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Selling Property: Currency & Mortgage Considerations

By Greg Oldfield and Tahir Mahmood | 03 Nov, 2022

With the weak pound and rising mortgage rates, it’s a great time to sit down and review your property situation.

Greg Oldfield and Tahir Mahmood discuss the implications of selling a property in the UK as an American.

01. Mortgage Rates

In an attempt to curb soaring inflation, we have seen the Bank of England raise the UK base rate 5 times in 2022 alone taking the base rate to 2.25%. As a direct result of increased rates, lenders typically pass on the increase in the base rate to their customers in the form of higher monthly payments.

So, what does this mean.

Individuals on a fixed rate mortgage would not be impacted. Variable rate payers could have seen their monthly payments (take a £1m mortgage) from around £1,600 a month to over £4,000. For individuals with a high mortgage balance this could push you from an affordable to an unaffordable situation very quickly, do you have to consider selling your property? Or downsizing?

02. Selling a property in the UK

UK Rules

In the UK, individuals benefit from Principal Private Residence (PPR) relief. This allows individuals to sell their main home and pay no capital gains tax, assuming a few conditions on occupation are met.

US Rules

Unfortunately, the Americans amongst us have another set of rules to play by. The Internal Revenue Service (IRS) has a worldwide reach on US citizens’ tax affairs, and the gain made on the sale of the family home, i.e. the main residence, is potentially subject to capital gains tax in the US.

Currently, the first $250,000 of the gain (per individual) is exempt, but the excess is taxable as a capital gain.

Unfortunately, the complications don’t stop there, we now have to look at currency.

03. Currency Effect

With the recent swings in currency, it is imperative that you understand the implications to you.

UK Property

By way of example, let’s assume a US individual and taxpayer owns a house in the UK with a value of £2,000,000.

Although the Pound has depreciated against the US Dollar in the above scenario, due to the UK’s Private Residence Relief, no capital gains will be due from HMRC’s perspective. Additionally, the USD capital gain has been largely diminished through the effect of GBP depreciating against the US Dollar from 1.70 to 1.15 however the USD gain of $50,000 will still be subject to US tax.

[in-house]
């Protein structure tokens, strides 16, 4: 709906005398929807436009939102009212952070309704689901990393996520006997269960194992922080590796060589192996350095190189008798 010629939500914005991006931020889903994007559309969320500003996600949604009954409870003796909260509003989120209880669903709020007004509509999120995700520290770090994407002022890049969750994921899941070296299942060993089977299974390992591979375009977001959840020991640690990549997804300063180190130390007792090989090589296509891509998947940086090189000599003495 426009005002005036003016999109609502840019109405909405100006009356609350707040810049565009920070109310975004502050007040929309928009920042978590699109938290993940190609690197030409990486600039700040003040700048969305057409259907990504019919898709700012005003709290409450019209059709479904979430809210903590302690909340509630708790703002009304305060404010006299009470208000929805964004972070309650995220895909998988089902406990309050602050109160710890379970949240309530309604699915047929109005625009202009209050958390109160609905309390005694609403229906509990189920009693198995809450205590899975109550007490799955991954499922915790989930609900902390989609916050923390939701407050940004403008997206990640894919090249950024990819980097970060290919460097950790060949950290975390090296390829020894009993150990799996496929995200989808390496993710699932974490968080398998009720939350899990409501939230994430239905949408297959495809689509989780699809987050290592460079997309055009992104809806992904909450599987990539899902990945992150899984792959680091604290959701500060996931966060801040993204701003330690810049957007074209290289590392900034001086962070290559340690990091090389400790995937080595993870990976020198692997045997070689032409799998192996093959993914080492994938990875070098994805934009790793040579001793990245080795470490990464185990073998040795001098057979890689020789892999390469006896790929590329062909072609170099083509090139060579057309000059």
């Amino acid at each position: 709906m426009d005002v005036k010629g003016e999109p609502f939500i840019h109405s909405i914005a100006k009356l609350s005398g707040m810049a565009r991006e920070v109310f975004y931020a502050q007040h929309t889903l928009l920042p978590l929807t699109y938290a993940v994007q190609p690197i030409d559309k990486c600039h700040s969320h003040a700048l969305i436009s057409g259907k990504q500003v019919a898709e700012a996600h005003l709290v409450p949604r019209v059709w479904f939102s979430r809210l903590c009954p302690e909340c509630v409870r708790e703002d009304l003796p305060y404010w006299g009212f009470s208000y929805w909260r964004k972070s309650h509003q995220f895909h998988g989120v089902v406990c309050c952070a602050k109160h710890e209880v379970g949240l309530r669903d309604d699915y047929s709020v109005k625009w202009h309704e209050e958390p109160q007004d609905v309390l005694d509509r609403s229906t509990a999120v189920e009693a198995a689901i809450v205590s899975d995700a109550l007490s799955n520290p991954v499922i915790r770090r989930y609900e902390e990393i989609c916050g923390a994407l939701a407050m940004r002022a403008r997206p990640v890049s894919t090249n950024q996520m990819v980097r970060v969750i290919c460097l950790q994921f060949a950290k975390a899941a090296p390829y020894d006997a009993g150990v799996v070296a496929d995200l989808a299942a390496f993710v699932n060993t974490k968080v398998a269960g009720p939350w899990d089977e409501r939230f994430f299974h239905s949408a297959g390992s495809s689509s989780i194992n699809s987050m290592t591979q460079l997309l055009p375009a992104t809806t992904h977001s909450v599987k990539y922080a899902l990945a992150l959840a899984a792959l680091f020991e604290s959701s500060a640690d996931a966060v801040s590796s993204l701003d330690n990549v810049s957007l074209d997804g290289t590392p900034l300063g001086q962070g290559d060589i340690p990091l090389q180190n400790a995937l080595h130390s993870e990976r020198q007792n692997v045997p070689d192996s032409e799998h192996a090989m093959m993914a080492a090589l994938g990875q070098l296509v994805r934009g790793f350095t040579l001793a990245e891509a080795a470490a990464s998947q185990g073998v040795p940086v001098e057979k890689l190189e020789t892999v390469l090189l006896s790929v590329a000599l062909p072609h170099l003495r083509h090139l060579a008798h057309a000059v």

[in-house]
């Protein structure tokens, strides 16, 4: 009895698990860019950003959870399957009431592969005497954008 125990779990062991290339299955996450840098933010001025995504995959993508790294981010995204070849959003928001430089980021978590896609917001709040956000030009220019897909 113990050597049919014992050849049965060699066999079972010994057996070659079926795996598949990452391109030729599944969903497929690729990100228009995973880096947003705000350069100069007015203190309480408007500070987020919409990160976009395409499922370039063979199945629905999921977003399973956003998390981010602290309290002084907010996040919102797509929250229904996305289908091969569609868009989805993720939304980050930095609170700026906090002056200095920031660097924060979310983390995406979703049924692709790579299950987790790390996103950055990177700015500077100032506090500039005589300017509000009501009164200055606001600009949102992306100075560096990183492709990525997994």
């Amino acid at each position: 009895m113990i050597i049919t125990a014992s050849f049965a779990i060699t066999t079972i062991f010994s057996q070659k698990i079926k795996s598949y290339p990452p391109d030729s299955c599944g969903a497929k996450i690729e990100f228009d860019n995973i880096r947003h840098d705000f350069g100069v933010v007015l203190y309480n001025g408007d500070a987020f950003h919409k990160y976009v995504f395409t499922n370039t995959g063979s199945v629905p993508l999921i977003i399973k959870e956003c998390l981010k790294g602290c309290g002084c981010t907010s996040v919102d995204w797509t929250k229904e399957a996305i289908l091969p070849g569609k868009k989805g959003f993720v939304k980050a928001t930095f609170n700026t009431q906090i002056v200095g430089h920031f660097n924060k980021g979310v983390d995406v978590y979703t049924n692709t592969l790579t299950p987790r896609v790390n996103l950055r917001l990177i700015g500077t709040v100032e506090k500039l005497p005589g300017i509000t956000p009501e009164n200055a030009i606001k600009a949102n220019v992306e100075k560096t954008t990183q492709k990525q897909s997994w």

US Property

The real problem arises when you have a USD asset in a weak Pound environment as illustrated by the below example:

In this situation, although the USD gain is only $500,000 the resulting GBP gain has been substantially increased to £997,443 as a result of USD strengthening relative to the GBP.

04. Phantom Mortgage Gain – What is it?

Mortgage Gain

Quite surprisingly, the potential pitfalls don’t stop there. If a mortgage is held, you might naturally assume that the debt is deducted from the asset value to reduce the potential gain. However, the mortgage is in fact considered separately to property.

The IRS, interested only in USD equivalent values, will view the above scenario as an individual having taken out a mortgage of $1,700,000 only to have repaid $1,150,000 at a later date and thus benefitting from repaying a lower amount (in USD terms) than initially having taken out and this will be subject to US tax at ordinary income rates.

Mortgage Loss

Unfortunately, the bad news doesn’t end there.

In the event that the above scenario is reversed, i.e., initial mortgage of £1m was taken out at a GBP/USD rate of 1.15 and later repaid at 1.70, the $550,000 ‘phantom loss’ in this instance, is viewed by the IRS as a ‘personal loss’ and as such, not deductible.

Clearly, careful attention and planning needs to be paid when considering capital repayments of outstanding debt.


Effective tax planning and advanced wealth structuring are critical components of preserving and growing your wealth. Our approach is rooted in providing you with the tools and strategies to optimise your financial situation. Should you have any inquiries regarding tax planning, please feel free to get in touch with our Tax & Advanced Planning team.

PLEASE NOTE: We do not provide tax advice, we collaborate with you and your London & Capital Adviser to structure your wealth in the most tax-efficient way possible.

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